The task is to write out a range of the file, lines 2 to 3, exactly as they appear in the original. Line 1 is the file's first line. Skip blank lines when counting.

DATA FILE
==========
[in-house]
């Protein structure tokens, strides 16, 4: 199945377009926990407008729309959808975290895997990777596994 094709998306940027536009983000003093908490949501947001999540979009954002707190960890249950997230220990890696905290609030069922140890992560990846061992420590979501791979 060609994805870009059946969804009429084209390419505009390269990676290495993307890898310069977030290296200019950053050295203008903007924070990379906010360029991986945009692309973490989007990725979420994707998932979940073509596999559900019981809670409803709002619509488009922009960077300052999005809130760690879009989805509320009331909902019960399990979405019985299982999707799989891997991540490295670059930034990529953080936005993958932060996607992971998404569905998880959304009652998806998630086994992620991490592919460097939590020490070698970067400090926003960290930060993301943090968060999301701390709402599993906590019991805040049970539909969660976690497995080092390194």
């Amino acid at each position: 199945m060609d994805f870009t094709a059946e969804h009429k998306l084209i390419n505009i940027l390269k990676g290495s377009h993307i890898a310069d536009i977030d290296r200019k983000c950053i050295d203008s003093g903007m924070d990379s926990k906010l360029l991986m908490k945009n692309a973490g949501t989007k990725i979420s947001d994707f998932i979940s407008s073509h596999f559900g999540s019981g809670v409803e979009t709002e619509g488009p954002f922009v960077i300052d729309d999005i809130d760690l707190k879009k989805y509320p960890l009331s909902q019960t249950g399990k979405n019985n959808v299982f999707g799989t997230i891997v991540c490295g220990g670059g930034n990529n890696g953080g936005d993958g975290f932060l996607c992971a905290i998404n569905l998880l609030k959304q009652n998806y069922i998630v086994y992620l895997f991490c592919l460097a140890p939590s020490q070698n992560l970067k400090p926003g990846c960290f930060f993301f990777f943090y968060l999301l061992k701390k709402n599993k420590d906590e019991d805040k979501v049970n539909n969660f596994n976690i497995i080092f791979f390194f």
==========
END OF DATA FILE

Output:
């Protein structure tokens, strides 16, 4: 199945377009926990407008729309959808975290895997990777596994 094709998306940027536009983000003093908490949501947001999540979009954002707190960890249950997230220990890696905290609030069922140890992560990846061992420590979501791979 060609994805870009059946969804009429084209390419505009390269990676290495993307890898310069977030290296200019950053050295203008903007924070990379906010360029991986945009692309973490989007990725979420994707998932979940073509596999559900019981809670409803709002619509488009922009960077300052999005809130760690879009989805509320009331909902019960399990979405019985299982999707799989891997991540490295670059930034990529953080936005993958932060996607992971998404569905998880959304009652998806998630086994992620991490592919460097939590020490070698970067400090926003960290930060993301943090968060999301701390709402599993906590019991805040049970539909969660976690497995080092390194």
């Amino acid at each position: 199945m060609d994805f870009t094709a059946e969804h009429k998306l084209i390419n505009i940027l390269k990676g290495s377009h993307i890898a310069d536009i977030d290296r200019k983000c950053i050295d203008s003093g903007m924070d990379s926990k906010l360029l991986m908490k945009n692309a973490g949501t989007k990725i979420s947001d994707f998932i979940s407008s073509h596999f559900g999540s019981g809670v409803e979009t709002e619509g488009p954002f922009v960077i300052d729309d999005i809130d760690l707190k879009k989805y509320p960890l009331s909902q019960t249950g399990k979405n019985n959808v299982f999707g799989t997230i891997v991540c490295g220990g670059g930034n990529n890696g953080g936005d993958g975290f932060l996607c992971a905290i998404n569905l998880l609030k959304q009652n998806y069922i998630v086994y992620l895997f991490c592919l460097a140890p939590s020490q070698n992560l970067k400090p926003g990846c960290f930060f993301f990777f943090y968060l999301l061992k701390k709402n599993k420590d906590e019991d805040k979501v049970n539909n969660f596994n976690i497995i080092f791979f390194f």